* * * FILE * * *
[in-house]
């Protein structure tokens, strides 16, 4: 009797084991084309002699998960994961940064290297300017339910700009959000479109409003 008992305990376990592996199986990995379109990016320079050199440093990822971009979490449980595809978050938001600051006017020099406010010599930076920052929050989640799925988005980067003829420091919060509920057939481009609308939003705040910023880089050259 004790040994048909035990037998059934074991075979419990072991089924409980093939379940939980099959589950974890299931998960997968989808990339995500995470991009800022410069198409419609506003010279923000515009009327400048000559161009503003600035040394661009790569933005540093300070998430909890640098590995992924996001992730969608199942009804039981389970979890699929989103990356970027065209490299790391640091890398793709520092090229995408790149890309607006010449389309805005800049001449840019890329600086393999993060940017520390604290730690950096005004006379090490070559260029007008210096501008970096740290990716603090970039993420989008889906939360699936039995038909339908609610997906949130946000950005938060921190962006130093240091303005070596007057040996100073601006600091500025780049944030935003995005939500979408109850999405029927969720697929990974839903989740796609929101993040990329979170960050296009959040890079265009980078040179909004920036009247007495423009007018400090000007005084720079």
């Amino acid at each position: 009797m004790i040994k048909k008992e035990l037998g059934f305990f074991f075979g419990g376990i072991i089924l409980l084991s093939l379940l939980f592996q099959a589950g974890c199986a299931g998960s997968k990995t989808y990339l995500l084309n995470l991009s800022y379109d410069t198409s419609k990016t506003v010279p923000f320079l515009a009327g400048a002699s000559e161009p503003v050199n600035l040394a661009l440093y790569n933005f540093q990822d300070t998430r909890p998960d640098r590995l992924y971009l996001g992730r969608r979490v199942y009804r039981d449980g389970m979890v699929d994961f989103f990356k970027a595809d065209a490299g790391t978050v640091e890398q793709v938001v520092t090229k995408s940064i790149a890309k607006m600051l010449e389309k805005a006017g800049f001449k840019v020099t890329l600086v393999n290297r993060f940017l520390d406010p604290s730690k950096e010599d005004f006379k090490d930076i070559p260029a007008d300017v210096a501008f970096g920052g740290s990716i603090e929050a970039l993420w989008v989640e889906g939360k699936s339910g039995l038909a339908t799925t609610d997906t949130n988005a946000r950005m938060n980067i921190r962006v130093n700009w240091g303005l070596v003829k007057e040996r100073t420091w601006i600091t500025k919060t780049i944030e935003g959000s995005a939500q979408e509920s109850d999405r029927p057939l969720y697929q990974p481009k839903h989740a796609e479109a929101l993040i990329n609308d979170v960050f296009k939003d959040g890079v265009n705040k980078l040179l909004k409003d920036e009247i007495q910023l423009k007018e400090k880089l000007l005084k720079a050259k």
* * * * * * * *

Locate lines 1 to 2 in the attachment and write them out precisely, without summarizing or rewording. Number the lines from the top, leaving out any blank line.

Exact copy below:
[in-house]
């Protein structure tokens, strides 16, 4: 009797084991084309002699998960994961940064290297300017339910700009959000479109409003 008992305990376990592996199986990995379109990016320079050199440093990822971009979490449980595809978050938001600051006017020099406010010599930076920052929050989640799925988005980067003829420091919060509920057939481009609308939003705040910023880089050259 004790040994048909035990037998059934074991075979419990072991089924409980093939379940939980099959589950974890299931998960997968989808990339995500995470991009800022410069198409419609506003010279923000515009009327400048000559161009503003600035040394661009790569933005540093300070998430909890640098590995992924996001992730969608199942009804039981389970979890699929989103990356970027065209490299790391640091890398793709520092090229995408790149890309607006010449389309805005800049001449840019890329600086393999993060940017520390604290730690950096005004006379090490070559260029007008210096501008970096740290990716603090970039993420989008889906939360699936039995038909339908609610997906949130946000950005938060921190962006130093240091303005070596007057040996100073601006600091500025780049944030935003995005939500979408109850999405029927969720697929990974839903989740796609929101993040990329979170960050296009959040890079265009980078040179909004920036009247007495423009007018400090000007005084720079």